Monday, 31 October 2011

Macro Monday: Blue Flowers in Rain and Frost


Yesterday I went for a walk in the rain and found these blue flowers still in bloom in the park. Quite a colour shock against the yellowing leaves in the background.


I was surprised to see that they had managed to survive the frosty nights we had earlier in the month:



The frosty pictures were taken on 21 Oct, the rainy ones 30 Oct.

It’s Macro Monday at Lisa’s Chaos.

Sunday, 30 October 2011

SOOC: For A Moment, Time Stood Still



How beautifully leaves grow old. 
How full of light and color are their last days. 
~John Burroughs~


For Straight Out of the Camera Sunday


This morning I first woke up very early – too early – so went back to sleep. When I next got up, it was nine o’clock. After breakfast and getting dressed and so on, it was still nine o’clock! This because today we go back to ‘winter time’ here in Europe, and I started my day by making a tour round the flat to set back all the clocks. Except… oops… excuse me for a couple of minutes…

… I forgot, as usual, about the DVD and video recorders …

I find the whole daylight saving time system rather confusing. Actually I often think that up here in the north, the winter would be a better time than summer to try and save some daylight and prolong the afternoons!  

I usually adjust quicker to the time change in the autumn than I do in the spring, though.

Today seems to have decided to help (?) us by letting us remain in a sort of  grey dusk and need of artificial light all day. Enough to keep anyone confused about what time it is.

The photos were taken on Tuesday this week. As long as there are still leaves on the trees, there really is an extraordinary beauty about this time of year. Even on a foggy day, the yellow leaves seem to give off a magic light of their own. (The lamp-post in the first photo makes me think of Narnia.)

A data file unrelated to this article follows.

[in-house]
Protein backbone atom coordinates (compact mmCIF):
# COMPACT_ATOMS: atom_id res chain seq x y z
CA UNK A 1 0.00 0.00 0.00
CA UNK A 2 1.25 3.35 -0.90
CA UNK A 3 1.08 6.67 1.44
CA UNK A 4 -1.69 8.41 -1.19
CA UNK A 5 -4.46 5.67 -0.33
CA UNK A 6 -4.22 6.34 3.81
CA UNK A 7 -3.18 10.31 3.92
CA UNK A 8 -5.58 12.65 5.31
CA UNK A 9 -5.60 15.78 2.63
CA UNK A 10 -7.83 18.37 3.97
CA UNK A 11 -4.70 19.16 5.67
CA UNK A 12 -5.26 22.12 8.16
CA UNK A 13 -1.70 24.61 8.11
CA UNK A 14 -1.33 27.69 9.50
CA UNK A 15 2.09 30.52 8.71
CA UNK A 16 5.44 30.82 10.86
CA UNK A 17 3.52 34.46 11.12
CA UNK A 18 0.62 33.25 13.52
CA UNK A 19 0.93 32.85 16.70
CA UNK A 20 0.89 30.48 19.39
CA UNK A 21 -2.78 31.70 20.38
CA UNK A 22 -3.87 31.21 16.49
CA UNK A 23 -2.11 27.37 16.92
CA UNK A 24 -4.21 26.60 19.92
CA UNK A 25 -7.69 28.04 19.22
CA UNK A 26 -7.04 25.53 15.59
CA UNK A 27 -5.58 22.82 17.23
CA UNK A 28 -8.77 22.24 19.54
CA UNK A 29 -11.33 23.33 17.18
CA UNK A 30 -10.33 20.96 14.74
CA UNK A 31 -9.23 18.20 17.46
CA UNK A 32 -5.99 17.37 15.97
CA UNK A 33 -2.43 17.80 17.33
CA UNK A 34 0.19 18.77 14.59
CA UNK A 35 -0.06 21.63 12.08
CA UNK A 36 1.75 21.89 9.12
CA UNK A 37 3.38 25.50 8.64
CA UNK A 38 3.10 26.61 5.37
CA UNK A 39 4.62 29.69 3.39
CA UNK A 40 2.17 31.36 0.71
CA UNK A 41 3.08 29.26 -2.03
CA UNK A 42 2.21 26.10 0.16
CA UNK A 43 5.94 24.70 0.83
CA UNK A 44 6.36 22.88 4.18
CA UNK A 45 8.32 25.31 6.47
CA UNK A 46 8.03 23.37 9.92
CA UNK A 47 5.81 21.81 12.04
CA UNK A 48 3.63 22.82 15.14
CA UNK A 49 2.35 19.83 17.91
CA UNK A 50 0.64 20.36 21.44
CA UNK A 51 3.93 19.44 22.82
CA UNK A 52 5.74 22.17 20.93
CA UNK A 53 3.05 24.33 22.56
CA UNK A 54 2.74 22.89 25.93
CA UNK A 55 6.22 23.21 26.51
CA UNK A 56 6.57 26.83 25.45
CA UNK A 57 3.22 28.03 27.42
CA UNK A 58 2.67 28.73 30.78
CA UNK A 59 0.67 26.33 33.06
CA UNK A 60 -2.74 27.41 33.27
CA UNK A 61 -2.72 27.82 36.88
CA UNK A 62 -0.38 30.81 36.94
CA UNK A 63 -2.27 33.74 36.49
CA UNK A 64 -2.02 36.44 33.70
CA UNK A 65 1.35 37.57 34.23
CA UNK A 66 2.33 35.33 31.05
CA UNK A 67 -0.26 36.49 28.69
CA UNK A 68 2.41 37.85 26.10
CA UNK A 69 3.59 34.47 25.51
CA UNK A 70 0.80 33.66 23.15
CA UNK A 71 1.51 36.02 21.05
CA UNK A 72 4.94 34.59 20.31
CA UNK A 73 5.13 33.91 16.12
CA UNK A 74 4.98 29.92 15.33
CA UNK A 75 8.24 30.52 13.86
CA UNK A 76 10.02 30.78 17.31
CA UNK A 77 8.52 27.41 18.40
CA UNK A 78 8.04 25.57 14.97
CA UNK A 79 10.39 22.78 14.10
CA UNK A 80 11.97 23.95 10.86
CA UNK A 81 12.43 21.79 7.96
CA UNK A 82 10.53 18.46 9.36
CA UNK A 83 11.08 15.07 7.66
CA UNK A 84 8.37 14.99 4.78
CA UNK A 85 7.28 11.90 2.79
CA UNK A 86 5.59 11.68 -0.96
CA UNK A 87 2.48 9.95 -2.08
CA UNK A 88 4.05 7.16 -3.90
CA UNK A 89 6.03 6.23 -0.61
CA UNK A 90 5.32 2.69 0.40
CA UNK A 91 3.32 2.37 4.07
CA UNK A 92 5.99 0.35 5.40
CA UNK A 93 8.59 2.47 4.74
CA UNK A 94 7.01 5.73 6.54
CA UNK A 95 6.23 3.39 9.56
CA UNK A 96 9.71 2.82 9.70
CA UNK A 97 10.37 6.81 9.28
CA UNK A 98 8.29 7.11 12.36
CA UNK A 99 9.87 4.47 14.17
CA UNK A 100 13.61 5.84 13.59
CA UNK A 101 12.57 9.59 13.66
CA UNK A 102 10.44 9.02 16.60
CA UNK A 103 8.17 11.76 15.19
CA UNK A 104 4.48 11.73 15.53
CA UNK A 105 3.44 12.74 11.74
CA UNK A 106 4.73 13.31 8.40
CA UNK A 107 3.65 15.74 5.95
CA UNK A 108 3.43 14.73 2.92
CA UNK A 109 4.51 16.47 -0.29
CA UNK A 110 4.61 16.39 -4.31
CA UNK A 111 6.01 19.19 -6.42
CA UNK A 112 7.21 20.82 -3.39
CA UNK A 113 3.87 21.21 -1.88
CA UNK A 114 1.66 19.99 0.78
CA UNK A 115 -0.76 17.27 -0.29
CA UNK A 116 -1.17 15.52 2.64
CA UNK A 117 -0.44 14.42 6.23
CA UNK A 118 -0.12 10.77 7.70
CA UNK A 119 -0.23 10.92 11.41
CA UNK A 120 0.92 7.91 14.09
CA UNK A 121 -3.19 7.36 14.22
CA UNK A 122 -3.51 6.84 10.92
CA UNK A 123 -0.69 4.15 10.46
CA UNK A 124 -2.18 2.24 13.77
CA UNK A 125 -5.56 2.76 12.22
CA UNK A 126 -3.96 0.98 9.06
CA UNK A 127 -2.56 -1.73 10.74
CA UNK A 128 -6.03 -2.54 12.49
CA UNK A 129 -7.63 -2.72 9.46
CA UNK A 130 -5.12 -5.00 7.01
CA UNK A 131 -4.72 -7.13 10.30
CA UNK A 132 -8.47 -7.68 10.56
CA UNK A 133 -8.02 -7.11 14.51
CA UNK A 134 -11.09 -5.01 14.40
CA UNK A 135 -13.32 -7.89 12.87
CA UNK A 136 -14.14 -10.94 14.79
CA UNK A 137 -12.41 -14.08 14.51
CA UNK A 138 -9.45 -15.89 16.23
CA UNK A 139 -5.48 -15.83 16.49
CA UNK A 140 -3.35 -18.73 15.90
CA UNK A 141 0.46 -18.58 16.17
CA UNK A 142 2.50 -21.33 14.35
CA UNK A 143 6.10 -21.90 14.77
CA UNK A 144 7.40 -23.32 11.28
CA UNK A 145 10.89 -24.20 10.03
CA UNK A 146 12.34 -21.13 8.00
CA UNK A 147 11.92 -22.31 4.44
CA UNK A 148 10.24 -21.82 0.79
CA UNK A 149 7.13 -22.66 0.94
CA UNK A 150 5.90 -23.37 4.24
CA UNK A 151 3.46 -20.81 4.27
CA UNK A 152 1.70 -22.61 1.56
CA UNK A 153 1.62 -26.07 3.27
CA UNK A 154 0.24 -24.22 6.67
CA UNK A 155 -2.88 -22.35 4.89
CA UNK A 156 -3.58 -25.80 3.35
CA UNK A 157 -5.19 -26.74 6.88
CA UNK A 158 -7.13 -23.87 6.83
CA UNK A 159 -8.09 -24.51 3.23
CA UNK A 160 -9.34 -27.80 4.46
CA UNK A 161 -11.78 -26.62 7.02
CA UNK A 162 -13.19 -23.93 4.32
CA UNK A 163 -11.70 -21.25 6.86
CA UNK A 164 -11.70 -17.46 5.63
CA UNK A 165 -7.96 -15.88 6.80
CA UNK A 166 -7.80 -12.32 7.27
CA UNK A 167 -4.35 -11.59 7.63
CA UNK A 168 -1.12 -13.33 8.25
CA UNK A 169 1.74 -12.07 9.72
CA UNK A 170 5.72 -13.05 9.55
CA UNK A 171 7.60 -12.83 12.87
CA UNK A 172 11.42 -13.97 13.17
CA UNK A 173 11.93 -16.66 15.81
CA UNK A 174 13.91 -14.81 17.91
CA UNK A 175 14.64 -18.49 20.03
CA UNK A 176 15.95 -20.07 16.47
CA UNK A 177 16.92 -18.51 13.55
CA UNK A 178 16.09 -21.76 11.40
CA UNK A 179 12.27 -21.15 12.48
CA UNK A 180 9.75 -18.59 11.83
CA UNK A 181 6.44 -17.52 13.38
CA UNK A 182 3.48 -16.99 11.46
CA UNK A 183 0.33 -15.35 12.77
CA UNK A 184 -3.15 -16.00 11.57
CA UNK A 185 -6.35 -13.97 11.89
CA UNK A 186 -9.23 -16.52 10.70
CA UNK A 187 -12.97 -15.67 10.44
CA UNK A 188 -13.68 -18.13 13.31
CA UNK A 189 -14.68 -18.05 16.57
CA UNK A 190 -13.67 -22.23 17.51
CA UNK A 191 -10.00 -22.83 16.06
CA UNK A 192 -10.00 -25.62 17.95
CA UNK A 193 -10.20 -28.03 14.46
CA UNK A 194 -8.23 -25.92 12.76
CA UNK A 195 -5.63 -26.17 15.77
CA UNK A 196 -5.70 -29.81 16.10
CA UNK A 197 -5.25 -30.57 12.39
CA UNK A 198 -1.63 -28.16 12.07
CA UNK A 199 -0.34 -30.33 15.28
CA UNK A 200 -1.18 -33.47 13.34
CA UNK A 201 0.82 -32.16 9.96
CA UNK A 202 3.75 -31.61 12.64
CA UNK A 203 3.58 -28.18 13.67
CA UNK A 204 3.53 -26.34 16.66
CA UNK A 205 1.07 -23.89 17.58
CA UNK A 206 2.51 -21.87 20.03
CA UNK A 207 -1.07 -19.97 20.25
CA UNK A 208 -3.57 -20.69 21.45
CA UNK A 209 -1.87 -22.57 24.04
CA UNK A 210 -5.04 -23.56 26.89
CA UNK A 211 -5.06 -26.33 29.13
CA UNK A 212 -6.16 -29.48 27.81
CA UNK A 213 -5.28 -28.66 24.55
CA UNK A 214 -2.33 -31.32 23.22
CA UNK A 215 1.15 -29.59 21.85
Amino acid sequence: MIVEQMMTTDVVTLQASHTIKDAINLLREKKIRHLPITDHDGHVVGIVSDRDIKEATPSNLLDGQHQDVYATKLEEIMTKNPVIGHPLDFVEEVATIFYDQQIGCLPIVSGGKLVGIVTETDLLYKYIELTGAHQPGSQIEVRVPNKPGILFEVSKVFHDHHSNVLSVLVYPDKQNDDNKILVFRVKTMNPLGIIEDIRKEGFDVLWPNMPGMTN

Saturday, 29 October 2011

Weekend Reflections: Almost Abstract



Tree branches touching the surface of the water and reflected…

Thursday, 27 October 2011

BTT: Hard

What’s the hardest/most challenging book you’ve ever read?
Was it worth the effort?
Did you read it by choice or was it an assignment/obligation?

The BTT questions come from Deb at Booking Through Thursday.

I’m not sure. I suppose the most challenging were probably some that I never got through. Which makes it even harder to say if it was really worth the effort to read as far as I did in any of them.

One such that comes to mind is The Forest of Hours (Rövarna i Skuleskogen) by Kerstin Ekman, renowned Swedish novelist and also member of the Swedish Academy between 1978-1989. This is a very strange novel, sort of ‘historical fantasy’, but very dark, heavy and cruel. I think when I tried to read it, it was recently published (1988). I can’t remember how far I got – maybe halfway, something like that. It was not an assignment, and I found I just liked it less the further I read. So I didn’t finish it. The main character is a troll, a human-like but not yet quite human creature who lives on for 500 years (1300’s-1800’s). Looking around the internet for reviews now, I find suggestions of themes in the book that I probably was not able to quite see 20 years ago. Even though I might be better at doing so now, I still don’t really feel tempted to give it another try.